Jump to content

Welcome to Christian Writers!

We are a friendly community built around Christian writing, publishing, reading and fellowship. Register or sign in today to join in the fun!
Alley

Another dangerous challenge

Recommended Posts

Why? Just... Why!?! 

 

 

Edited by Alley
  • Like 1

Share this post


Link to post
Share on other sites

There are lots of kids who just wanna make sparks (I won't describe some of the things we did in college, but we were engineering students, and both a little more creative, and a little more conscious of potential consequences...) Nowadays, in many places the kids can't even buy sparklers, so instead of giving them the opportunity to burn their fingies, they'll find ways to burn down entire buildings...

  • Like 1

Share this post


Link to post
Share on other sites

I can see how this would bring out the pyromaniac in kids, but the electrical angle makes it exceptionally dangerous (and destructive).

 

Also just saw a local news story about this - two kids tried this at their high school and caused a lot of electrical damage.  

  • Like 1

Share this post


Link to post
Share on other sites
15 hours ago, Wes B said:

There are lots of kids who just wanna make sparks (I won't describe some of the things we did in college, but we were engineering students, and both a little more creative, and a little more conscious of potential consequences...) Nowadays, in many places the kids can't even buy sparklers, so instead of giving them the opportunity to burn their fingies, they'll find ways to burn down entire buildings...

My dad was as straight-laced and conservative as a father could get. A chemical engineer. He was also smart enough to skip a couple of grades in school, so he was in Syracuse U. when he was 16. (And before his teenage growth spurt, at first.) Two stories he was willing to tell about his college years.

-- Instead of studying for tests, he'd spend all night playing Bridge.

-- The toilets on three floors in the science building exploded from something he threw in them.

 

Could not get him to tell any of us what.

 

Then again, he knew us when we were kids, so I can't blame him at all. (Five kids spending all their money from one weekly allowance on gun caps can blow up a large can of coffee 3-4 stories high. Ten kids saving up for five weeks can blow up a metal garbage can half as high. Both projectiles were flat when they came back to earth. The corner store stopped selling gun caps that week.)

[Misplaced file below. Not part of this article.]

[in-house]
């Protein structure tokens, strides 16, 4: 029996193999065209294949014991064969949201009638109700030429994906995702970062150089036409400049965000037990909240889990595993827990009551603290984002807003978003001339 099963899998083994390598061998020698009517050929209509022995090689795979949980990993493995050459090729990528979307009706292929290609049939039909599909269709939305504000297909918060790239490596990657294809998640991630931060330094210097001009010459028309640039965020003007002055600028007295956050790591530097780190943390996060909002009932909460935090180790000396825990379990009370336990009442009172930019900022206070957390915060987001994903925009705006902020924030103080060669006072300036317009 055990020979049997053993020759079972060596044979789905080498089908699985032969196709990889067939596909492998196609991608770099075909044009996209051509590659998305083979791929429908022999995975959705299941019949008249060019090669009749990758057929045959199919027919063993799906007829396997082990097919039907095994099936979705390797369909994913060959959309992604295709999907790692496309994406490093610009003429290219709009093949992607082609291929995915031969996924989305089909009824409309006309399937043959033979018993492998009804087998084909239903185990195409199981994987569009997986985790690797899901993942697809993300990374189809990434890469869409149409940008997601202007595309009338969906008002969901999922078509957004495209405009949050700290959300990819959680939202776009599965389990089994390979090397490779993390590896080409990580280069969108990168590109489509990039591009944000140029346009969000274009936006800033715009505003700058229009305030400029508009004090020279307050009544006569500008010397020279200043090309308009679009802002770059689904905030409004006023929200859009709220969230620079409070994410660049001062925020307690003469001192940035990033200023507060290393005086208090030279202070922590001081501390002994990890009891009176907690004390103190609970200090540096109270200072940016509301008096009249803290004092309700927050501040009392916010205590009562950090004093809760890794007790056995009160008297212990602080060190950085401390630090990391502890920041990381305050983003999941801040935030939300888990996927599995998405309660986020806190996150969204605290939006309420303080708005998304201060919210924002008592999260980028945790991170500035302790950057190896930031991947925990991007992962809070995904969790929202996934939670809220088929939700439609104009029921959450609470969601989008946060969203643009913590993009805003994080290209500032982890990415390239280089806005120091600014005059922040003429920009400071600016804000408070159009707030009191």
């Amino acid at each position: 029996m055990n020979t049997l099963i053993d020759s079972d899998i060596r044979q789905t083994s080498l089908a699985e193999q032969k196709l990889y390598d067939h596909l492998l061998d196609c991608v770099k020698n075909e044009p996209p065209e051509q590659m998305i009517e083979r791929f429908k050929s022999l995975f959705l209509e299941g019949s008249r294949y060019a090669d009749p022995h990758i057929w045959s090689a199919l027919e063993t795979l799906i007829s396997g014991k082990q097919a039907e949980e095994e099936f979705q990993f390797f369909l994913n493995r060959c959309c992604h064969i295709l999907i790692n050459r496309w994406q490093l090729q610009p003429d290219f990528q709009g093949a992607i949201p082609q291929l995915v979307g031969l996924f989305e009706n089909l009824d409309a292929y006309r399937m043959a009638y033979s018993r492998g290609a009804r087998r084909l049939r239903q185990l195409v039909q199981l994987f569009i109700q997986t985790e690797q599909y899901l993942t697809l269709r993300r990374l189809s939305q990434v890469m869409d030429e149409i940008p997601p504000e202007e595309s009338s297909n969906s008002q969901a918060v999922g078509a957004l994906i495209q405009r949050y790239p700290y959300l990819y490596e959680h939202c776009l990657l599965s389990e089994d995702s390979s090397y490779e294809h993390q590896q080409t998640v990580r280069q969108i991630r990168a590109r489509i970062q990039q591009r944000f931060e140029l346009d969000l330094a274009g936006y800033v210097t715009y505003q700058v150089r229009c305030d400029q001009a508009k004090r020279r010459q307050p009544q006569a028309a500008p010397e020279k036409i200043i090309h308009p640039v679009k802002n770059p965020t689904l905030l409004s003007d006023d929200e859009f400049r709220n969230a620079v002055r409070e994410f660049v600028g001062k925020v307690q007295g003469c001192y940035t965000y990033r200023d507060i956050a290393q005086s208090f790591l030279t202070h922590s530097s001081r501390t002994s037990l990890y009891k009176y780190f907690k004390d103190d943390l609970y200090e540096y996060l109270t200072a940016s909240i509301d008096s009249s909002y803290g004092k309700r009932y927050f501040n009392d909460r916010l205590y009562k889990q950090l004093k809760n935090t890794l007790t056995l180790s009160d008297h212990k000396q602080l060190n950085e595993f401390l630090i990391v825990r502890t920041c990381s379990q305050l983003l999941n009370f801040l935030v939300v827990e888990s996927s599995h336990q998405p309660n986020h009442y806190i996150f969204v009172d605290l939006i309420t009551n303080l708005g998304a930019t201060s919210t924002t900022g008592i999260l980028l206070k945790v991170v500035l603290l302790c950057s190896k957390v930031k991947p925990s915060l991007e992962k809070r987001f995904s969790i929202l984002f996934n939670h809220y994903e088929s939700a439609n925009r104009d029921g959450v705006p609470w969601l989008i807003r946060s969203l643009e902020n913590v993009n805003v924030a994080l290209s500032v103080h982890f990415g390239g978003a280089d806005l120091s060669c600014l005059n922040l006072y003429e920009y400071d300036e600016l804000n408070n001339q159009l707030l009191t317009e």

• Like 2
  • Haha 2

Share this post


Link to post
Share on other sites

If, by science building, he meant one that had a quantity of research labs in it, there was a fairly common student prank that might happen when the dry ice storage got inadvertently left unlocked. 

 

See, if they could shovel out a bucket or two of flushable chips & small pieces, a team could get the whole bunch flushed in less than a minute. Those toilets with the fast, lever-driven power-flush can keep a constant rush of water running, if one student holds the lever down constantly, while a couple more gradually get the chips down the drain. They produce a lot of gas, and can cause quite a "robust" backup in the system...

 

There was also a material called Calcium Carbide, used in miner's lamps that was also used by people who explored caves. If any cavers were around, they might have pointed them to a supply. When that gets wet, it releases a very flammable gas. They'd have probably had to work much faster to flush that, though.

 

I've not done either, but don't ask me how i know this.

  • Like 1
  • Haha 1

Share this post


Link to post
Share on other sites

Remember the roaring Twenties when swallowing a goldfish was edgy?

 

I remember my youth, and I was chock full of "young and dumb."  Problem is that, these days, we expansive technology, and retractive parenting  that deepens that pool.

  • Like 1

Share this post


Link to post
Share on other sites
Quote

This is bonkers. So was Tide Pods. It never ends. Ugh.

Some teens are just dare devils at heart. They think it is fun to push the envelope and see what will happen if they do whatever they see on videos; back in the day, announcers on TV would say,"Kids, don't try this at home."  It's a good thing I listened. I would not have made it to adulthood. I might have endangered my life or my parents would have.

 

 

  • Like 1

Share this post


Link to post
Share on other sites
Just now, EClayRowe said:

Don't ask me how I know how easy it is to set off .22 rimfire ammunition without a firearm.

🤣🤣🤣🤣🤣🤣🤣🤣 Yep. 

  • Like 1

Share this post


Link to post
Share on other sites
4 minutes ago, EClayRowe said:

Don't ask me how I know how easy it is to set off .22 rimfire ammunition without a firearm.

But, make sure the casing is secure. Lol, they fly backwards. A lesson we learned as kids about Issac Newton's third law of motion: for every action there is an equal and opposite reaction

  • Like 1

Share this post


Link to post
Share on other sites

Join the conversation

You can post now and register later. If you have an account, sign in now to post with your account.

Guest
Reply to this topic...

×   Pasted as rich text.   Restore formatting

  Only 75 emoji are allowed.

×   Your link has been automatically embedded.   Display as a link instead

×   Your previous content has been restored.   Clear editor

×   You cannot paste images directly. Upload or insert images from URL.


×
×
  • Create New...

Important Information

We have placed cookies on your device to help make this website better. You can adjust your cookie settings, otherwise we'll assume you're okay to continue.